This puts a lot of pressure on seasonal workers because they are put in a position in which they need to be able to adapt and learn quickly. Even though they might not be working for long, you want to make sure that they are comfortable with their jobs while they are with you. That’s why putting them through your regular training program is essential.
As a manager, you should probably even be more hands-on with the training of seasonal workers than you are with regular employees because of the short learning curve.
The real cost of poor training is measured in the lost sales that badly trained seasonal workers can cause. At the end of the day, providing proper training to seasonal workers gives them the confidence they need to perform at a high level while they are working for you and ensures that your customers will get an experience that doesn’t vary much compared to the care they receive from your year-round employees.
Applying Different Standards
Just because they are not there for the long haul doesn’t mean that you should apply different standards to your seasonal workers. Don’t let workplace rules slide just because they are temporary workers. Stand behind your policies and apply them equally to all employees.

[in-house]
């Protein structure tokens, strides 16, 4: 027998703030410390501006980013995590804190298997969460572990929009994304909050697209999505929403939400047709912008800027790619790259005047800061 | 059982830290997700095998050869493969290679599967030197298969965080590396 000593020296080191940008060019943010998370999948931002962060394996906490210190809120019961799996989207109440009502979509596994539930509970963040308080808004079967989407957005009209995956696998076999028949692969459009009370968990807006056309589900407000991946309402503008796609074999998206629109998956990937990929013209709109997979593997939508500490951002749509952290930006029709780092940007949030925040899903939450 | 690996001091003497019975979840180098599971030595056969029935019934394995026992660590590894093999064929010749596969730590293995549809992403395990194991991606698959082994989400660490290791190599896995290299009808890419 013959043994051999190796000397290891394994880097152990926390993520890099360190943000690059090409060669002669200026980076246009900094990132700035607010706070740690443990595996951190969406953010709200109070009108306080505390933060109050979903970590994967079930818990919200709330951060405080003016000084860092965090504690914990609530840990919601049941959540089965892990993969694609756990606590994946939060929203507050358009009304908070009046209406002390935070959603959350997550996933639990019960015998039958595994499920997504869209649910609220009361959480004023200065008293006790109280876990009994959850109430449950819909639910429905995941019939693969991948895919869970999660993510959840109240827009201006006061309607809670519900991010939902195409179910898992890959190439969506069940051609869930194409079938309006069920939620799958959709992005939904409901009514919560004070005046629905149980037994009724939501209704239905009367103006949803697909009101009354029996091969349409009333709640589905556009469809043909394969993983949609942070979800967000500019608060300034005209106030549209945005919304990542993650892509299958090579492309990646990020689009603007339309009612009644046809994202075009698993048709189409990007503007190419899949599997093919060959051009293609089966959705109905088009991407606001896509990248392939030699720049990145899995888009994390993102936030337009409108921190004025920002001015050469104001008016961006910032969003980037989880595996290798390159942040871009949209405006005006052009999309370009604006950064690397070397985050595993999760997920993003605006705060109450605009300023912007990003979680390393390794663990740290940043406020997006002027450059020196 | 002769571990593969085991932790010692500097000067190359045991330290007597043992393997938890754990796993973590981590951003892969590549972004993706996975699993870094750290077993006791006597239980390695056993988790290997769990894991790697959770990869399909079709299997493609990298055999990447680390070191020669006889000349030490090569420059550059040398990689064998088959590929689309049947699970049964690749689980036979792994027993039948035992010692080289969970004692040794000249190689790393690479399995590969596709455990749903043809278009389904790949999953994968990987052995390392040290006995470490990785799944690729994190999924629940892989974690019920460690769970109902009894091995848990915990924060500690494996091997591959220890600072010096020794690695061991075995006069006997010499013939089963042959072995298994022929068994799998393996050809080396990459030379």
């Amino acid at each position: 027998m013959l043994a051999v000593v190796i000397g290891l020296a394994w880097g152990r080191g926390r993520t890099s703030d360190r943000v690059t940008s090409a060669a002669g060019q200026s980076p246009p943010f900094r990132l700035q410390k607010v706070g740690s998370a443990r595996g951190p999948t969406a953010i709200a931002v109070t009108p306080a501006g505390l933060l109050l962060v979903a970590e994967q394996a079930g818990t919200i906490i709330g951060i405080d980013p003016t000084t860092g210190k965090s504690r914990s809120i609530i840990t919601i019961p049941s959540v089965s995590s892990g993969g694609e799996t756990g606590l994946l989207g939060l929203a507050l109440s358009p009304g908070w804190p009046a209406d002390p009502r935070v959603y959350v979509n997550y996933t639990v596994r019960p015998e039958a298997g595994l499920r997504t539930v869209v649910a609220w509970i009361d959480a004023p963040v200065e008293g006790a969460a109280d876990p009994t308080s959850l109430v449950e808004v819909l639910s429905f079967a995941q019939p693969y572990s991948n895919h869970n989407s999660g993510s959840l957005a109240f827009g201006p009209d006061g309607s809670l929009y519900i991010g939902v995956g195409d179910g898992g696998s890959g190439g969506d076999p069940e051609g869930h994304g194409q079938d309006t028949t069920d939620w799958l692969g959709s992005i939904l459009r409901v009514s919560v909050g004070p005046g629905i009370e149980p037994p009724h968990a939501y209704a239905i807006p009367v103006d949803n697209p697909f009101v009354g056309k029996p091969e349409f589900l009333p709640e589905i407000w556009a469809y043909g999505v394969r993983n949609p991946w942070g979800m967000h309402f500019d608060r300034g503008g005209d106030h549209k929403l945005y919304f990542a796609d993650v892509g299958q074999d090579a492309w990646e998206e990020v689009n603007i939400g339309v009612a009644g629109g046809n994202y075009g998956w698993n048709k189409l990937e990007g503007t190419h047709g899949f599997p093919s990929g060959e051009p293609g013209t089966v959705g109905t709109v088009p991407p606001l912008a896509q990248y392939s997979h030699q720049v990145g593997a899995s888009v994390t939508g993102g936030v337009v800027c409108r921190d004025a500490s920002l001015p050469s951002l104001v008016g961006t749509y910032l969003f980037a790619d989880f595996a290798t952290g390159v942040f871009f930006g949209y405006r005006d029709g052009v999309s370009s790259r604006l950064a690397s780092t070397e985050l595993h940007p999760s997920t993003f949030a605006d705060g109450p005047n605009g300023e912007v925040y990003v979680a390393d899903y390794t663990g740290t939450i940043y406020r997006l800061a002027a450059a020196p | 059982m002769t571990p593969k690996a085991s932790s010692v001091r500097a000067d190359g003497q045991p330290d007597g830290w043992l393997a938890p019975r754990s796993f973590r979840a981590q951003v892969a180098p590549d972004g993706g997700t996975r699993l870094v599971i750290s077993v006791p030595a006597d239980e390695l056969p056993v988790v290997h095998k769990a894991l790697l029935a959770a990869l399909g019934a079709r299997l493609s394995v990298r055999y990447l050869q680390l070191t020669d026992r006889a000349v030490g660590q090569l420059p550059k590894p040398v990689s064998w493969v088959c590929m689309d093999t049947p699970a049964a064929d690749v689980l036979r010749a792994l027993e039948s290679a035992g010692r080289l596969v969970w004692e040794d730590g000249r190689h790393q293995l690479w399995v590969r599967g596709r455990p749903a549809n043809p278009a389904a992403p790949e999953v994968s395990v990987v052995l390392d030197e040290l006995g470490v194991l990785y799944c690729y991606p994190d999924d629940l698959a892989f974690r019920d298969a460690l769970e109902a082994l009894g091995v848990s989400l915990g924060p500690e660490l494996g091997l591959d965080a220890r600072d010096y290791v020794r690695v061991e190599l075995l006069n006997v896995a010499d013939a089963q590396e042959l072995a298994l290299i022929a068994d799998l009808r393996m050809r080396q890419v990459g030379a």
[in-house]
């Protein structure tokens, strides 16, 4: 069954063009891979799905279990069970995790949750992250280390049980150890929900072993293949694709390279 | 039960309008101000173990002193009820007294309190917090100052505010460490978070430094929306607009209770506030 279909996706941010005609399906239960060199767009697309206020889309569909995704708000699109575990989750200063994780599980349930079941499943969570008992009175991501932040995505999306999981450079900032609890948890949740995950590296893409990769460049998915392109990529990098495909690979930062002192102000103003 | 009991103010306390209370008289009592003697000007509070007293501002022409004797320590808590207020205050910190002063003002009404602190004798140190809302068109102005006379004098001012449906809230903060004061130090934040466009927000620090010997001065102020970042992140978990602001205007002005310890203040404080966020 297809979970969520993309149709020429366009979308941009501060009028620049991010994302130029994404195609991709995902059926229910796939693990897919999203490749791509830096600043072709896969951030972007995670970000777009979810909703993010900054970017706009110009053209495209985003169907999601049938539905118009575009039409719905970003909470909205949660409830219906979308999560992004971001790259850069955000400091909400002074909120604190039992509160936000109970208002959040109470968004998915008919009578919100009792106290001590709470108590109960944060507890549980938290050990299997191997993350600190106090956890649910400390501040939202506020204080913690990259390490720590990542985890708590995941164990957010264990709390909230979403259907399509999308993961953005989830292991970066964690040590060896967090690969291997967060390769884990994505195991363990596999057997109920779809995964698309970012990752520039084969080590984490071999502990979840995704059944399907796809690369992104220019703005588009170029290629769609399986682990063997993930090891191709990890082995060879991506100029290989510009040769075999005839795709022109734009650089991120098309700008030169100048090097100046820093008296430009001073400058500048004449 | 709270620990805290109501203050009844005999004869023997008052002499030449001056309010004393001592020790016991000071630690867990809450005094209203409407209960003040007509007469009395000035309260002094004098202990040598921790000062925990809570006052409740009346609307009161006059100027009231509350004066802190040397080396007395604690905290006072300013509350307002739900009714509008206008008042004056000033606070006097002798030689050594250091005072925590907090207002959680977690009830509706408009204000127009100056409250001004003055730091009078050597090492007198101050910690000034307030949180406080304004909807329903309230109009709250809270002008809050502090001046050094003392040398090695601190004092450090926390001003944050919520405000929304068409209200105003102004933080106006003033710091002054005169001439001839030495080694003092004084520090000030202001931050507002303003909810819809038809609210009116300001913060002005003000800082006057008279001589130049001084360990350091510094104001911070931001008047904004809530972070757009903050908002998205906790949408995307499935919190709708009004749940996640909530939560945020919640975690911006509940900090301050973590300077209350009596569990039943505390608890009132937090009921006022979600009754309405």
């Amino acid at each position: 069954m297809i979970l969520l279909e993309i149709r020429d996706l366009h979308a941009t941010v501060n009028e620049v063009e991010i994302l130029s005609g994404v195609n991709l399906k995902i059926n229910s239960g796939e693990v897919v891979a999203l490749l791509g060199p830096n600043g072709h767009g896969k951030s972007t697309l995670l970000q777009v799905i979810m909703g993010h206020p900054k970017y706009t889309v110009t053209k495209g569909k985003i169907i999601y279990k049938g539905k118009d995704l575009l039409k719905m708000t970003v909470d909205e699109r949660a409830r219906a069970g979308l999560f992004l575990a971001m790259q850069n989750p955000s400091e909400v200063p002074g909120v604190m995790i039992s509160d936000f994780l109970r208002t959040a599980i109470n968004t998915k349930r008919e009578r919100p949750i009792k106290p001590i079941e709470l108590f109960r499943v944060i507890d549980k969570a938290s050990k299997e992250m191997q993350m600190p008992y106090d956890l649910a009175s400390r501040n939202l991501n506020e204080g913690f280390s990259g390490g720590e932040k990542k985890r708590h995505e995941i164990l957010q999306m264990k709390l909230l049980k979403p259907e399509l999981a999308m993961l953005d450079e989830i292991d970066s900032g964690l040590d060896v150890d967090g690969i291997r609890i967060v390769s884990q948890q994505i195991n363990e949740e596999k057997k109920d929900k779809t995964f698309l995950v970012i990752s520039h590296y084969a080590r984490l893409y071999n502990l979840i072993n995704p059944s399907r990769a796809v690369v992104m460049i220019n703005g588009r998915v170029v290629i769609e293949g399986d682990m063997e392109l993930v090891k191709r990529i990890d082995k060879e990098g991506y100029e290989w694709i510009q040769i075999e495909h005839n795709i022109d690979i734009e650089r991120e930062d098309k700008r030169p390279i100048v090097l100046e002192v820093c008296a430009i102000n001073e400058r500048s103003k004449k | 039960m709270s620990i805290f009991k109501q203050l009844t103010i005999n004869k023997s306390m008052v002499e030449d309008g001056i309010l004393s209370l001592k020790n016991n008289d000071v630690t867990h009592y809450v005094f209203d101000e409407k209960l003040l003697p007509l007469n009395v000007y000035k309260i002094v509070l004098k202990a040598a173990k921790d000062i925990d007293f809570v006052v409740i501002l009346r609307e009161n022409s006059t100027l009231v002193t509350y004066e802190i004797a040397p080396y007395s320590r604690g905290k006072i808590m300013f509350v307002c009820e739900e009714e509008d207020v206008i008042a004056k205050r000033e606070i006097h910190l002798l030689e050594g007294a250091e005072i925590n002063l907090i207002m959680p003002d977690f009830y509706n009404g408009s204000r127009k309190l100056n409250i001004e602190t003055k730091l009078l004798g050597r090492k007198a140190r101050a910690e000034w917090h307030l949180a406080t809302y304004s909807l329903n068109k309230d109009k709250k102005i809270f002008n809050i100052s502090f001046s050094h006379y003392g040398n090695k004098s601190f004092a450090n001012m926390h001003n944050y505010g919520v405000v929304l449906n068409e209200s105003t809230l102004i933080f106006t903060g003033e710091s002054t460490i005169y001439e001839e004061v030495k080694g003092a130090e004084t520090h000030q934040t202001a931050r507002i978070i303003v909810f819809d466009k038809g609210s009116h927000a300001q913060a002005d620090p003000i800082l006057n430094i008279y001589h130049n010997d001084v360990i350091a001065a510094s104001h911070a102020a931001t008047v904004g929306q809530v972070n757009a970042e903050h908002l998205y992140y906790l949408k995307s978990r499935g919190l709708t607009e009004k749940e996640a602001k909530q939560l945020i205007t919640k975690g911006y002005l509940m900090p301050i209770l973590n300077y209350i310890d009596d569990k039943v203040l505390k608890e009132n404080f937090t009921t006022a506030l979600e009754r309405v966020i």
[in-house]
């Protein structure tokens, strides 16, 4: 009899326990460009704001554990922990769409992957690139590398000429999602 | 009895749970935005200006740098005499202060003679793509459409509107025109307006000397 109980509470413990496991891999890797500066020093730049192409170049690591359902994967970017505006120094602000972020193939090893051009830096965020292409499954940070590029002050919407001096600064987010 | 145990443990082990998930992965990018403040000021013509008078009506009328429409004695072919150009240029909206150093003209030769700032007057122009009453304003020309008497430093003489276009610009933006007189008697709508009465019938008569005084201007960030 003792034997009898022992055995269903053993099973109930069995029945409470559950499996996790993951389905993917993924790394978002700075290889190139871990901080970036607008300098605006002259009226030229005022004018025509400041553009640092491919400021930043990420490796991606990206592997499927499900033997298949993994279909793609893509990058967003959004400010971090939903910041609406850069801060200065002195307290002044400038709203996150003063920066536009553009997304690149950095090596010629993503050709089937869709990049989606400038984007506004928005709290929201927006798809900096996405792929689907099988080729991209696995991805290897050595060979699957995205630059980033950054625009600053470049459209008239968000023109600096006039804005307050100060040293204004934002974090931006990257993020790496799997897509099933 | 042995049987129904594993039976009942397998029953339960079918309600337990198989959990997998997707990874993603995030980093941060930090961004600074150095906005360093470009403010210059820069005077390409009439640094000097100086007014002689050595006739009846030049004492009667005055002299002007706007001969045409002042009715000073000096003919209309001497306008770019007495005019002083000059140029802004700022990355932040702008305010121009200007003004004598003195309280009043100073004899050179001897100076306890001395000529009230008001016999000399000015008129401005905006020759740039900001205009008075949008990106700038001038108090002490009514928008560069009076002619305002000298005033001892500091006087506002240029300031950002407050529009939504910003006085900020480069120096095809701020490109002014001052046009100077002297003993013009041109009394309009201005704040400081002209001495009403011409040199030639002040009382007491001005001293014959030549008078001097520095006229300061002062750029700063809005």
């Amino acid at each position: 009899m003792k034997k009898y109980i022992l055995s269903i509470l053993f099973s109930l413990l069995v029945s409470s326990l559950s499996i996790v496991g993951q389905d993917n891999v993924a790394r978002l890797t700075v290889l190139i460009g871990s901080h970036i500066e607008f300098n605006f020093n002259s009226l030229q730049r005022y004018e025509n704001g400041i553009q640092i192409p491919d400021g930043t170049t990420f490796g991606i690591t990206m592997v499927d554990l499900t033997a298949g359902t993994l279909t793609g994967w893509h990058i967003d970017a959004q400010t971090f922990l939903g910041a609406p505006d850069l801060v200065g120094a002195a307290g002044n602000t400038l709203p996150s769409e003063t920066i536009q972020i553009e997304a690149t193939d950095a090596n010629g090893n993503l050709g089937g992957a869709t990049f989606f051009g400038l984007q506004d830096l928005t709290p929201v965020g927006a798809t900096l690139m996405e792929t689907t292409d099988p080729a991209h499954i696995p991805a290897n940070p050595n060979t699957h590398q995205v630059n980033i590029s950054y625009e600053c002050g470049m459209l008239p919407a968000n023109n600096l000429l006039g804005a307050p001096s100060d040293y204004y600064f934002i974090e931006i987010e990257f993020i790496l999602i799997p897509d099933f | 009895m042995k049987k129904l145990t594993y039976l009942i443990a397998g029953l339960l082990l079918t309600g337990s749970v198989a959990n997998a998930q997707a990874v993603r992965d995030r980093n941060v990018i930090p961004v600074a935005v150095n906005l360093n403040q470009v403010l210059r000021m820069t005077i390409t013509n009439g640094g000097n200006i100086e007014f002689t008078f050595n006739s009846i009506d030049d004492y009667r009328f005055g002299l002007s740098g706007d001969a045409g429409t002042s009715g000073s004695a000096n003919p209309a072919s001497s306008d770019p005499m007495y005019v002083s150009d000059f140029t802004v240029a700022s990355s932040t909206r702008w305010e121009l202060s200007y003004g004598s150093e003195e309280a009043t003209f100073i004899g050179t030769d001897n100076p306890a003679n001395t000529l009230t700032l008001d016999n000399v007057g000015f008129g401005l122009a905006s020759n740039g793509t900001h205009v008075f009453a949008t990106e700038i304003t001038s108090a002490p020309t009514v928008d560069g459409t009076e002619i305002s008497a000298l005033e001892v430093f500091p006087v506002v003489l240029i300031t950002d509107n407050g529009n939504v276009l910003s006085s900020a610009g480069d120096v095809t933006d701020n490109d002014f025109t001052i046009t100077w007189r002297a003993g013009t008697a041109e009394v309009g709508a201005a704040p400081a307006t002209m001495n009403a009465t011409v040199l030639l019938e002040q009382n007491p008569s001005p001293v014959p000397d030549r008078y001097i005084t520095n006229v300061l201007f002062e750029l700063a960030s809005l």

This should be a rule of thumb for two reasons. The first is that it will show your seasonal workers that they are going to be held responsible for the quality of their work and that poor performance isn’t tolerated from any employees, temporary ones included.
It also reassures your regular employees that there will be no special treatment given to seasonal workers. Keeping the playing field level for all employees is great for employee morale as it ensures that everyone being held to the same standards and that favoritism doesn’t exist.
It’s simple – treat seasonal employees as if they are full-time workers. Let them know from the start that the same rules and policies apply to everyone on the team.
Not Giving Feedback or Mentorship
Be a mentor to your seasonal staff and offer them support whenever possible. Take time to correct mistakes seasonal employees make and constructively criticize their work. Also, make sure you compliment them when they are doing something right. This will boost their confidence and productivity in turn.
One of the best ways to provide mentorship to your seasonal workers is to have them “shadow” your full-time workers. Allowing them to spend a few hours a day with more experienced employees will help them learn the ropes more easily and with less stress involved.
In the end, it’s all about making your seasonal employees feel like real employees. By doing so, you are also increasing the chances that they will enjoy working for you and perhaps want to come back at some point.
By providing a positive experience for your seasonal workers, you are not only keeping your customers happy, you are creating part-time employees you could potentially be able to rely on to step in and work for you on a regular basis and you might even get a great full-time employee out of the experience one day.